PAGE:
Taylor,

I don't think Twitter should develop its API in accordance with, or
let API design decisions be influenced by deficiencies in third-party
libraries.

Your API should adhere to specs, and third-party libraries should
follow suit.

The OAuth spec has said from Version 1: "Parameters are sorted by
name, using lexicographical byte value ordering. If two or more
parameters share the same name, they are sorted by their value."

On Mar 11, 4:27 pm, Taylor Singletary <taylorsinglet...@twitter.com>
wrote:
> It wasn't a factor in this particular design decision, but the reality
> is that the vast majority of OAuth libraries out there are not to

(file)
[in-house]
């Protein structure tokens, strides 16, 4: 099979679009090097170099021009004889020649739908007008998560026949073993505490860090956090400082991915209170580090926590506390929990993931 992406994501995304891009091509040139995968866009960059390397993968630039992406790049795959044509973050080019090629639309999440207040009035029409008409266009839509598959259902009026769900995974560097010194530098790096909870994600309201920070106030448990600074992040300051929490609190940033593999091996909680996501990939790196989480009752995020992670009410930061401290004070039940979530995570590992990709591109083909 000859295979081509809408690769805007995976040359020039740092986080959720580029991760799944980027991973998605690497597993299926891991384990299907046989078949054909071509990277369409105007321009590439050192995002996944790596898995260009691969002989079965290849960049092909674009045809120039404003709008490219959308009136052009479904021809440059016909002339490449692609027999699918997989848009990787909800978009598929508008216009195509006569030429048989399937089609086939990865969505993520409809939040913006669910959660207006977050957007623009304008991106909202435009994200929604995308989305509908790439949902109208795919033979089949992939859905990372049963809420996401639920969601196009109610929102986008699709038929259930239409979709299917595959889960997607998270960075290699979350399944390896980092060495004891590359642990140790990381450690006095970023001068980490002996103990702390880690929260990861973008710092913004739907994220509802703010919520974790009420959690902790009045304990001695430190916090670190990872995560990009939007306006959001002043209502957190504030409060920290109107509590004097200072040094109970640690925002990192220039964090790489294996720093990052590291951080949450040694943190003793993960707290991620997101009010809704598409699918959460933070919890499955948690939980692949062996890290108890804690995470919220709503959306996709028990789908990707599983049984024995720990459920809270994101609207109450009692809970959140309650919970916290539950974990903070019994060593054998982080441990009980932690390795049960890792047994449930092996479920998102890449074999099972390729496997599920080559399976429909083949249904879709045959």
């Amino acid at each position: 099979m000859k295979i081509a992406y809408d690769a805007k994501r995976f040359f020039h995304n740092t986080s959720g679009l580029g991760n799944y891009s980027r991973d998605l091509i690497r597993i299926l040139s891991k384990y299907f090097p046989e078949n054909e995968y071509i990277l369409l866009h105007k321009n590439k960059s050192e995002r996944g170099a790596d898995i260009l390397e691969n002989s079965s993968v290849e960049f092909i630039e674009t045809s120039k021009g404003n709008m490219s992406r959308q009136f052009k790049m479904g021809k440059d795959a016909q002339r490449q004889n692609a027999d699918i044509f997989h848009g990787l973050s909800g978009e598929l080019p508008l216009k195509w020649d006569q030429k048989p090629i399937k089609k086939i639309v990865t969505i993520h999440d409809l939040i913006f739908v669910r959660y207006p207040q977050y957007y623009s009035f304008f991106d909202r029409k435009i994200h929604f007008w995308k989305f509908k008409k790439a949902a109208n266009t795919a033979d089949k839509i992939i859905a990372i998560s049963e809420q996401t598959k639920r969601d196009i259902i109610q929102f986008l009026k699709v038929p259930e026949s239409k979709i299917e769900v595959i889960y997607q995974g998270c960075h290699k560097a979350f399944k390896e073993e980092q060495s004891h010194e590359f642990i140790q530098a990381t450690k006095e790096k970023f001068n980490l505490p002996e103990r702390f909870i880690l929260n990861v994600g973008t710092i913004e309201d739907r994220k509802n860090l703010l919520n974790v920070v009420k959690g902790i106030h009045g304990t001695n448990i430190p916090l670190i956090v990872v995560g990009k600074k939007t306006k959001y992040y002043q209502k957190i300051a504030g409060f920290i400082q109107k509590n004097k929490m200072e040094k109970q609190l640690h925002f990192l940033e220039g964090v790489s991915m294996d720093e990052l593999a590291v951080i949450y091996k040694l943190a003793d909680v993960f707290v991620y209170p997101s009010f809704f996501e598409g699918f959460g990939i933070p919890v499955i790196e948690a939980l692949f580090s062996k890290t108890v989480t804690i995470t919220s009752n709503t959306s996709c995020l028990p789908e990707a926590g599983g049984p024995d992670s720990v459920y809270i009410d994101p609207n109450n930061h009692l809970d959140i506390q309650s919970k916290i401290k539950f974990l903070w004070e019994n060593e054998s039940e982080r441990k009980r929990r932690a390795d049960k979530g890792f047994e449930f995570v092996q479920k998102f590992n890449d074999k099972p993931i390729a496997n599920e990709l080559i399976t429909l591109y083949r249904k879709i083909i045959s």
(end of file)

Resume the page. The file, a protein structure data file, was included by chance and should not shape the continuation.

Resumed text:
> spec.
>
> Taylor Singletary
> Developer Advocate, Twitterhttp://twitter.com/episod
>
> On Thu, Mar 11, 2010 at 12:06 PM, Dossy Shiobara <do...@panoptic.com> wrote:
> > So, poor OAuth implementations are forcing a poor technical design
> > decision in Twitter's product?
>
> > Tread carefully ...
>
> > On 3/11/10 1:38 PM, Taylor Singletary wrote:
> >> While it's a standard to use multiple values for the same key in this
> >> way, there are a gigantic amount of OAuth libraries out there that
> >> don't account for it and will botch the request as a result.
>
> > --
> > Dossy Shiobara              | do...@panoptic.com |http://dossy.org/
> > Panoptic Computer Network   |http://panoptic.com/
> >  "He realized the fastest way to change is to laugh at your own
> >    folly -- then you can let go and quickly move on." (p. 70)

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